Giant knotweed is a tall shrub with bamboo-like stems. It has been planted throughout south and central Vancouver Island and the Gulf Islands as a garden ornamental but has quickly spread to non-garden areas to form dense thickets in a variety of habitats, including dry roadsides and moist stream banks. Small patches can quickly spread into large areas, leaving little room for native species to grow. It now can be found on most of the BC coast.
These plants can be identified by their tall bamboo-like stem structure that can be up to 4 meters in height, leaves that are flat at the base with a pointed tip, and small white flowers that bloom in late summer.
I am seeing this plant growing up and down the logging roads surrounding the Campbell River area. I would have to surmise that most of these areas of intense growth of the giant knotweed are the result of home gardeners dumping garden and yard waste material that include the knotweed.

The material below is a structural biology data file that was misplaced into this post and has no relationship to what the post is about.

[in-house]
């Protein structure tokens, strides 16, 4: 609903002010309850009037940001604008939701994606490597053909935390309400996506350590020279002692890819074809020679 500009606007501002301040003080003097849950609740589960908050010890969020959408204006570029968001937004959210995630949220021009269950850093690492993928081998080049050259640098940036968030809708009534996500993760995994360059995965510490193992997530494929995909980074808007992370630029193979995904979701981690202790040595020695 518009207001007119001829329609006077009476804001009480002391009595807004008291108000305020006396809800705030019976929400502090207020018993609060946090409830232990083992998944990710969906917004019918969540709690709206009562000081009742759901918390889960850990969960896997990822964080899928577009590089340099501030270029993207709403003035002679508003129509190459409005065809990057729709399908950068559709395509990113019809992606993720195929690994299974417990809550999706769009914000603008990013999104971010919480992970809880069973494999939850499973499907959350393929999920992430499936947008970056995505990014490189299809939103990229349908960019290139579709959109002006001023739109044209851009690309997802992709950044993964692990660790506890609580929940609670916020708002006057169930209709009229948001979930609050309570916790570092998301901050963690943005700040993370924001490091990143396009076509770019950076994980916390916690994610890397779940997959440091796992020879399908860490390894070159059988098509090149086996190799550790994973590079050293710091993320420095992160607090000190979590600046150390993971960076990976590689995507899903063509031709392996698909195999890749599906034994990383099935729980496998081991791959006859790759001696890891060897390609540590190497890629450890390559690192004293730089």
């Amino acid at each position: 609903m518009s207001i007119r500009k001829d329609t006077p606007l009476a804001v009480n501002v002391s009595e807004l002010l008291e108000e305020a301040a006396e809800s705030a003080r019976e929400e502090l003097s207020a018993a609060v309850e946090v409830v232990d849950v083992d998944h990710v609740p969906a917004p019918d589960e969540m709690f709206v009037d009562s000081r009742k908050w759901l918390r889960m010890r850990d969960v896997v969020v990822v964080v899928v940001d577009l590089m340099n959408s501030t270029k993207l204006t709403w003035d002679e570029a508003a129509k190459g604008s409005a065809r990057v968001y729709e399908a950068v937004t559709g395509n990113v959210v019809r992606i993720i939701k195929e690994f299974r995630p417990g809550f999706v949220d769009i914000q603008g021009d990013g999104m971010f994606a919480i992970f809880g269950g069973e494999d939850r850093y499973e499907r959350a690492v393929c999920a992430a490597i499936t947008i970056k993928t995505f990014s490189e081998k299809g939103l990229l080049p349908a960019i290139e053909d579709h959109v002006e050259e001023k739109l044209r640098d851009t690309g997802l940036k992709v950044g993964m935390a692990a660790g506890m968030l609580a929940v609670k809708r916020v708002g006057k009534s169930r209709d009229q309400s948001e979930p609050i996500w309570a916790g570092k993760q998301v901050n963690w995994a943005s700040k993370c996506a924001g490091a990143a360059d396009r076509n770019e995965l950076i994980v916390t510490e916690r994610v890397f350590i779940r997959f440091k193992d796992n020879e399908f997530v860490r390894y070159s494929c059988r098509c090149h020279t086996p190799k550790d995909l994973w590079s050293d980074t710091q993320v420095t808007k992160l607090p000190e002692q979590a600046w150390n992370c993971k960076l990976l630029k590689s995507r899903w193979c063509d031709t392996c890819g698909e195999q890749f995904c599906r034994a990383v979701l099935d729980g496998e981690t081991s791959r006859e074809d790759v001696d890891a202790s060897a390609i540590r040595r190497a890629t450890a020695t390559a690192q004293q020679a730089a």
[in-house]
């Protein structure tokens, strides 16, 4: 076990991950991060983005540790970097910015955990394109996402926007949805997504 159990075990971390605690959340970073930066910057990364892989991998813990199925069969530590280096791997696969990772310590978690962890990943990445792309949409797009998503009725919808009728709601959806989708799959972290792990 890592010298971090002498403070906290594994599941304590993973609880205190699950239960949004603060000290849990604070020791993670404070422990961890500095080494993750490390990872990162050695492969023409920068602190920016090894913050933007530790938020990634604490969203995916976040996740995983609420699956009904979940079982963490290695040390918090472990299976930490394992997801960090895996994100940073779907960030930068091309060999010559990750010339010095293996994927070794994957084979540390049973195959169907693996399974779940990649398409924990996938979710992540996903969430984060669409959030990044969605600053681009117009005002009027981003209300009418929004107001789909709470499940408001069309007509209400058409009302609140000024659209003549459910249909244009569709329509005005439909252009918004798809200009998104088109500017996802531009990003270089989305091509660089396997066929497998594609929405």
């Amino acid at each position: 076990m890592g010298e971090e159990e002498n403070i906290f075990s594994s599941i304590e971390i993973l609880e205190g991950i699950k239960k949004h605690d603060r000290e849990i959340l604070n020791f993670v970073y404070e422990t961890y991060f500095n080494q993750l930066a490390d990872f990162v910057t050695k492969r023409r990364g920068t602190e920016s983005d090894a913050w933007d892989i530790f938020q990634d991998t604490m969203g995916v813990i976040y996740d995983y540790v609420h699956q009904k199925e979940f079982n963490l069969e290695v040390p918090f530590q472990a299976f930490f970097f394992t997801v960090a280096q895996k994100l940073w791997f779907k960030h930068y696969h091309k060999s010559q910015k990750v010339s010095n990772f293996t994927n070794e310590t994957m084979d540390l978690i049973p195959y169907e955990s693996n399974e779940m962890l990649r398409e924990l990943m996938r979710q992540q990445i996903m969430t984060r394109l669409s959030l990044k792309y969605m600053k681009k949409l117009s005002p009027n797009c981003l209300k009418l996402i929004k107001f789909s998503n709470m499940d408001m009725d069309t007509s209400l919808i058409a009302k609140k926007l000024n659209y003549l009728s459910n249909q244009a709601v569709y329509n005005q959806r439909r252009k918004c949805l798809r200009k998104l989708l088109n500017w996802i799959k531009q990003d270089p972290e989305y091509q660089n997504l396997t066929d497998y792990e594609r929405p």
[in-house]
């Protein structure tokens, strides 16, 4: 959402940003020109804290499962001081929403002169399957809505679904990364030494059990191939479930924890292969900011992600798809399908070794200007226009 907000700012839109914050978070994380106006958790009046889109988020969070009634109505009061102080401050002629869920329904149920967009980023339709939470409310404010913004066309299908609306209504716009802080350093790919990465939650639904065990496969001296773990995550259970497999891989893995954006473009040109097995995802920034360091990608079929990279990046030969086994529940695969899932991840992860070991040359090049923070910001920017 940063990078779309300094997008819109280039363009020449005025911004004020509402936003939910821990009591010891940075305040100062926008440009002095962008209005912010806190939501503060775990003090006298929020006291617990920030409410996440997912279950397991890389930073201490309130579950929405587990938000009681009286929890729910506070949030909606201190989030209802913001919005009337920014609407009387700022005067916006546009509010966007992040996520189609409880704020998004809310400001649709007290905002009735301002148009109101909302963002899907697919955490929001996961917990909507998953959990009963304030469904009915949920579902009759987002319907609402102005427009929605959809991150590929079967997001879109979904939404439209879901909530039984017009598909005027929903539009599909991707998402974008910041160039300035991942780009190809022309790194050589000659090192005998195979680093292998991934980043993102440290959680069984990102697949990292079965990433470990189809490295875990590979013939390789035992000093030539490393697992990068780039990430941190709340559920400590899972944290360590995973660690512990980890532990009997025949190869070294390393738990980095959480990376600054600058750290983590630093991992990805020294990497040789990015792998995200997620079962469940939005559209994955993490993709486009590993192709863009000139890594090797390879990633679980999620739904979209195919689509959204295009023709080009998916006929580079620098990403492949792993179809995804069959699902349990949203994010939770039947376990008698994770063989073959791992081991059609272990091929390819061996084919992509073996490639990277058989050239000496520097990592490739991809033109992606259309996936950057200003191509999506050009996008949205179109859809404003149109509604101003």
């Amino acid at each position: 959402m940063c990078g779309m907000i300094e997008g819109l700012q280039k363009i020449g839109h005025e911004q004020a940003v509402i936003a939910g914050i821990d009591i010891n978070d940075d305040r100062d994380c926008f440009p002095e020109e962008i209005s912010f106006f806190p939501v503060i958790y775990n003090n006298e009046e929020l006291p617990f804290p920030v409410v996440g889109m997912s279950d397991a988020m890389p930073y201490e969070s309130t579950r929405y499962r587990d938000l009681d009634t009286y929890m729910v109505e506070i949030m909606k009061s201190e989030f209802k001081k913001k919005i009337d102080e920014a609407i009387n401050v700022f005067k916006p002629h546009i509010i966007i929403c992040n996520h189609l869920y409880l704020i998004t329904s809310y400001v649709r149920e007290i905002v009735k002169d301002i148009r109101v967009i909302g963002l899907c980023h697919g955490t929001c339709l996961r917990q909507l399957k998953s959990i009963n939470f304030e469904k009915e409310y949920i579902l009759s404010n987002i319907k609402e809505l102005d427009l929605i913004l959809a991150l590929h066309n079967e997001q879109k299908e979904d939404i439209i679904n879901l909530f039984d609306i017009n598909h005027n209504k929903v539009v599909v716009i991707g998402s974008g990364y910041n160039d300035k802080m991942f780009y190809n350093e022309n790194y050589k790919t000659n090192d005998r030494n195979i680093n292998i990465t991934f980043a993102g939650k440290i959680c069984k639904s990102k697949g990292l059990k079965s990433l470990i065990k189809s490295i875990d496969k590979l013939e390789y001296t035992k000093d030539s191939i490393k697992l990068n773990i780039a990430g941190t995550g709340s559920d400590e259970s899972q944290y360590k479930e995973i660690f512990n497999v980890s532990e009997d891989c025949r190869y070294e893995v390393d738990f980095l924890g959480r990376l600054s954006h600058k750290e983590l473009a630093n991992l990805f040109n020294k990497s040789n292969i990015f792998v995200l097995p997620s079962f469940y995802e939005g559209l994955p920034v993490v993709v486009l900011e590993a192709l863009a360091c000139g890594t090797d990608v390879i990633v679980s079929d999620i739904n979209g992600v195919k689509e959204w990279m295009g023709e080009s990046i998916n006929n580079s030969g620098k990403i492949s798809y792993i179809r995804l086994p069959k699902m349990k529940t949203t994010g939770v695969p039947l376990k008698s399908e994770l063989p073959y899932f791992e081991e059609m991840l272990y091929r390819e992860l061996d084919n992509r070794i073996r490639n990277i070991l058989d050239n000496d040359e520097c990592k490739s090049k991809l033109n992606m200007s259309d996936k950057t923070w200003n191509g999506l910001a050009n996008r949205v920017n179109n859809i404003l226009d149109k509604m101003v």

This is something that we should all be aware of, and we should not dump debris that has the potential to redistribute invasive garden plants to the wild.
Once these invasive plants get established, they are almost impossible to eradicate.
Please, think about this, invasive plants crowd out native plants and create a hazard that may be toxic to our native animals and birds.